Fatal collision: Six members of the same family are feared dead after a plane crashed into Arizona's Superstition Mountains
A small plane plowed into Arizona’s famed Superstition Mountains Wednesday night killing six people and causing a fireball that could be seen miles away, authorities said.
Three of the casualties were children, according to the Pinal County Sheriff’s Office.
The Thanksgiving eve tragedy unfolded at about 6:30 p.m., Arizona time, dealing rescue crews a challenge to reach the wreckage in rugged high terrain 45 miles east of Phoenix.
Witnesses said the twin-engine plane and a second aircraft were flying around the mountain when the accident unfolded.
“The one little plane kept going straight and the other one turned and came back and disappeared for a minute. All of a sudden, it hit,” Carla Machajewski of Apache Junction at the base of mountains told reporters.
Video of the crash taken by a security camera at the base of the mountains was posted on YouTube and showed a fireball lighting up desert sky.
Pinal County Sheriff's spokesman Elias Johnson said rescue crews reached the flaming wreckage by helicopter. He said the plane, Rockwell AC69, appeared to have disintegrated on impact.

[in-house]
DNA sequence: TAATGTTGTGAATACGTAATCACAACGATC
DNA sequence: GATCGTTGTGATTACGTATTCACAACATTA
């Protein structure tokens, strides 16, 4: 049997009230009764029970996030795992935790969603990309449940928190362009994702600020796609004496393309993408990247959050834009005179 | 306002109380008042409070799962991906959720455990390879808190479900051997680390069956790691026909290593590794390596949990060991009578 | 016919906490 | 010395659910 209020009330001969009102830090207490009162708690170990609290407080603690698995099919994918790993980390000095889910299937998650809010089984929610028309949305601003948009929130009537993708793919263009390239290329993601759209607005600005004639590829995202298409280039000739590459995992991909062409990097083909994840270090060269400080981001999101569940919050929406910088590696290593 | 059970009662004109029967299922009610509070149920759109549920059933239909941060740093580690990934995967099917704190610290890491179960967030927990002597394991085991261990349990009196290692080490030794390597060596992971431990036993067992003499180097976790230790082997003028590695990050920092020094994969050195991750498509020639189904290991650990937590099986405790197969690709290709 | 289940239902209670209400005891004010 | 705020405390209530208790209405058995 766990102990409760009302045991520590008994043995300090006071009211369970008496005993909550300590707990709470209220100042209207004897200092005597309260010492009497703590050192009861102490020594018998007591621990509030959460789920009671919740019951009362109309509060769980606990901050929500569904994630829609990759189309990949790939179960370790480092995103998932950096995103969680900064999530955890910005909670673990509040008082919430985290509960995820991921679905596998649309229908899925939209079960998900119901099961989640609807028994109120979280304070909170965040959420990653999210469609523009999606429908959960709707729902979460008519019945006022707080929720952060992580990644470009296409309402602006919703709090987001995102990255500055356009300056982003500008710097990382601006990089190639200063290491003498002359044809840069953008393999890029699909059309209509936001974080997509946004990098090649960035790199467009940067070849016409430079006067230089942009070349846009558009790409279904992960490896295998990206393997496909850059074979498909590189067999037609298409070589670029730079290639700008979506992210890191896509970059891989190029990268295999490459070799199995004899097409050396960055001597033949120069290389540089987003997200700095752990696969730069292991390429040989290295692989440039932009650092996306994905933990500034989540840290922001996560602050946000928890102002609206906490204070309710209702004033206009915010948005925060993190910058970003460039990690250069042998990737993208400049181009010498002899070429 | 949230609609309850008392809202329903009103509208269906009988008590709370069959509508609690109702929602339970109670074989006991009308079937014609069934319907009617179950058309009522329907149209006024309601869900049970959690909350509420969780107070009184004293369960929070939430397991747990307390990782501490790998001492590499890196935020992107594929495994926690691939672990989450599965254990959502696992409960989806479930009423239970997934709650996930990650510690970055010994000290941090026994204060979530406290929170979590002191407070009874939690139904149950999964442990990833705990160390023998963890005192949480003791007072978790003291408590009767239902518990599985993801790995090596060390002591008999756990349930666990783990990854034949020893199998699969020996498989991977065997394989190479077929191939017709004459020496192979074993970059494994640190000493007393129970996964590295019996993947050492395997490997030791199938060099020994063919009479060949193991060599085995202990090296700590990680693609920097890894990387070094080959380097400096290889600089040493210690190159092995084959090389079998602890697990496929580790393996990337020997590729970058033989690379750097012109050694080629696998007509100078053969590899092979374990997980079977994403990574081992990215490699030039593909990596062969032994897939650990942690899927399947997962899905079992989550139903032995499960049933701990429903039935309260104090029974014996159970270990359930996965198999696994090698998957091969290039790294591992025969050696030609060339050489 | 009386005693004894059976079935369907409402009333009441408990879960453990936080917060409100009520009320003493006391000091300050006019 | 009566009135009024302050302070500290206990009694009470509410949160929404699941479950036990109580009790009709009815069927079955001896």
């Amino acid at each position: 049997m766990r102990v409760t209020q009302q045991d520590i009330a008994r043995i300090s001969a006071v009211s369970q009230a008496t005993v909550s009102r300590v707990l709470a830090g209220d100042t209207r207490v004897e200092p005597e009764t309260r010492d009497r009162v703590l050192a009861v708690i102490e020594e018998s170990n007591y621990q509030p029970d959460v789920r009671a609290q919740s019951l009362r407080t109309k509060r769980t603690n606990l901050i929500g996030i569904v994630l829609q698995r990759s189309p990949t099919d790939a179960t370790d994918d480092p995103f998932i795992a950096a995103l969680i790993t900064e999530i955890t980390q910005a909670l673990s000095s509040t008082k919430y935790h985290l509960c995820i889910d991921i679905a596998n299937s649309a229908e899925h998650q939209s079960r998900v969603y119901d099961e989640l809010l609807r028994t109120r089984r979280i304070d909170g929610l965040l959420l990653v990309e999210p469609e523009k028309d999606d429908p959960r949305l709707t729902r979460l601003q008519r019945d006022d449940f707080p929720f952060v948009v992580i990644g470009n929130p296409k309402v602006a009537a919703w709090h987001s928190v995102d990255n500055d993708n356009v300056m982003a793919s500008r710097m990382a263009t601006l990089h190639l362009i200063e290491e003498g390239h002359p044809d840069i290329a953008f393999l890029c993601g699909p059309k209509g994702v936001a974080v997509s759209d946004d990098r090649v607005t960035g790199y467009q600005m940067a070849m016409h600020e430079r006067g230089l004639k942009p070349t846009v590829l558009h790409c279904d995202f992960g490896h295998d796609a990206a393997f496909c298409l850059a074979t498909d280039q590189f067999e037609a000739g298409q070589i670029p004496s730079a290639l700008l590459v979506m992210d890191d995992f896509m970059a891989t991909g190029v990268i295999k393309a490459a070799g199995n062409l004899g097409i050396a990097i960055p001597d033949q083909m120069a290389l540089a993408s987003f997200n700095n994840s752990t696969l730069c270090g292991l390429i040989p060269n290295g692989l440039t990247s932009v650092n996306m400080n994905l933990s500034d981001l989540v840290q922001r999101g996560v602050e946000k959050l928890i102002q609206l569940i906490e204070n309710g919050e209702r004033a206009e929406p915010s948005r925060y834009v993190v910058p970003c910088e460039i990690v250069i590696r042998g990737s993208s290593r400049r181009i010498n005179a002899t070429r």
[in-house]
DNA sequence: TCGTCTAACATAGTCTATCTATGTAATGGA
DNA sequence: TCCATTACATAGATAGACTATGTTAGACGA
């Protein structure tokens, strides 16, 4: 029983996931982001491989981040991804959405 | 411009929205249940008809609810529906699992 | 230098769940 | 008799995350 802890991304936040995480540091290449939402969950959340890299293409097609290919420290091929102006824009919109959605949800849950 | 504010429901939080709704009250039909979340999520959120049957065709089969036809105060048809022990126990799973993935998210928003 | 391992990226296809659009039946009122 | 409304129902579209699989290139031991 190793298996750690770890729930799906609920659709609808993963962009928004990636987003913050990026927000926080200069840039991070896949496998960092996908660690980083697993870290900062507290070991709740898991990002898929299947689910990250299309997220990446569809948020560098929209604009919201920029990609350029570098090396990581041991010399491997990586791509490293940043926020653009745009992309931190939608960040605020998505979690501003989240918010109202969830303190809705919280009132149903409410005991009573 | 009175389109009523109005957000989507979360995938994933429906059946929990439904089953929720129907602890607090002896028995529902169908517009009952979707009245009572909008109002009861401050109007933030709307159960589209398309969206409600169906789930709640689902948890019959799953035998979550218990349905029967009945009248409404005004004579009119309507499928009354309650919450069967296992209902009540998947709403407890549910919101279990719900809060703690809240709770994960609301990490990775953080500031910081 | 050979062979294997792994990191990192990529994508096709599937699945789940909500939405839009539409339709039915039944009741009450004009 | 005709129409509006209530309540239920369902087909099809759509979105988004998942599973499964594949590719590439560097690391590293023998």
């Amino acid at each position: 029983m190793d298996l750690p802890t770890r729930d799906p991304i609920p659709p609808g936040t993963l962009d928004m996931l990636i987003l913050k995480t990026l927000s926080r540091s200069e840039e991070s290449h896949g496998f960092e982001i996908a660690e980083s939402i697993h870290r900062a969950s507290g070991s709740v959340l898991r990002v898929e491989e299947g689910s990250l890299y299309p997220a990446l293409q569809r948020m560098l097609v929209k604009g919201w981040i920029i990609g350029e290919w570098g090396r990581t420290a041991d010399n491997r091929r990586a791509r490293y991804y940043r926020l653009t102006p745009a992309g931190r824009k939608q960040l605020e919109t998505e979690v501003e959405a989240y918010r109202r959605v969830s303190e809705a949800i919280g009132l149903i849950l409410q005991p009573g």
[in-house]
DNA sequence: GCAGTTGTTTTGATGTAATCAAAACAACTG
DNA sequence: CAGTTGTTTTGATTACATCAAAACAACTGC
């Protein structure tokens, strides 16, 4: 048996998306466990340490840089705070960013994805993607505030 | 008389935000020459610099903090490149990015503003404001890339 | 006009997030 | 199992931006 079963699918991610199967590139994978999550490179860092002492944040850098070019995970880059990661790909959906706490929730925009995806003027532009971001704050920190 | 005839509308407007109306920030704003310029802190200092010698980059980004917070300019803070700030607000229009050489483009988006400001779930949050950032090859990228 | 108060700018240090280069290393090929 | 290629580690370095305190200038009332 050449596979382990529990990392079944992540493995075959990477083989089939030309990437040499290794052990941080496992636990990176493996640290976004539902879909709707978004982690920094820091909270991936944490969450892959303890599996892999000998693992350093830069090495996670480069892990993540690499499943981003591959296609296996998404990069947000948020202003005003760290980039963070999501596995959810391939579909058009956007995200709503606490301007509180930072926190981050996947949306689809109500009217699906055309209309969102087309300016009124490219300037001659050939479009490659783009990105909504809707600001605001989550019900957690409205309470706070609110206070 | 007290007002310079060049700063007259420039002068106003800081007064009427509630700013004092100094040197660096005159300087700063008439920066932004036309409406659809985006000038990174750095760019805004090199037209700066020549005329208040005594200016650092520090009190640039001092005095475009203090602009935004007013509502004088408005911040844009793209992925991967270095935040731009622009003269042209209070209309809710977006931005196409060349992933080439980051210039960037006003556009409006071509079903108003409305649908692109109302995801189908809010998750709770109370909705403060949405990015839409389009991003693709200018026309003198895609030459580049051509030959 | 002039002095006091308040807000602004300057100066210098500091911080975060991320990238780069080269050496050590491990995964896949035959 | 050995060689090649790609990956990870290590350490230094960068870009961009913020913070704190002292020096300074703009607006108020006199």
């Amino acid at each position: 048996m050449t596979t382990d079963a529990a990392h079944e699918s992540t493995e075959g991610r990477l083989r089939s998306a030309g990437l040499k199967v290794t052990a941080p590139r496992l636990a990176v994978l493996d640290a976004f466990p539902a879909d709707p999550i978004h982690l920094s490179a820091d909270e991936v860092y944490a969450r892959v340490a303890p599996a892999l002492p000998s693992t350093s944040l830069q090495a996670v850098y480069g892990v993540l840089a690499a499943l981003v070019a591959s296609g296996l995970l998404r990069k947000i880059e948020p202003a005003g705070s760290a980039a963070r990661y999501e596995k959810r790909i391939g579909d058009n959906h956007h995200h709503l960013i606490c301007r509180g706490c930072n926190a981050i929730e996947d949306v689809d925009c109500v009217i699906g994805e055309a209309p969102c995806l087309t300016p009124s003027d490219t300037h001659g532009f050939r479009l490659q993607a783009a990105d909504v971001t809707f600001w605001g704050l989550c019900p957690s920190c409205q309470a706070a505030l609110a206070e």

He said there appeared to be no survivors.
The plane was registered to Ponderosa Aviation Inc. of Safford, Ariz. A worker who answered the phone at the company declined to comment.
The Federal Aviation Administration said the plane had just taken off from nearby Falcon Field in Mesa when it crashed into a 3,000-foot peak called Flat Iron.
The FAA and the National Transportation Safety Board were sending teams to investigate the cause of the accident.
The picturesque Superstition Mountains are a popular destination for rock climbers and hikers and have a legendary history.
The Apaches Indians believe portal to the netherworld is located in the mountains.
According to folklore, a German gold prospector named Jacob Walzer discovered a mother lode in the mountains and only revealed its location while on his deathbed in 1891. But Walzer’s so-called Lost Dutchman’s mine has never been verified.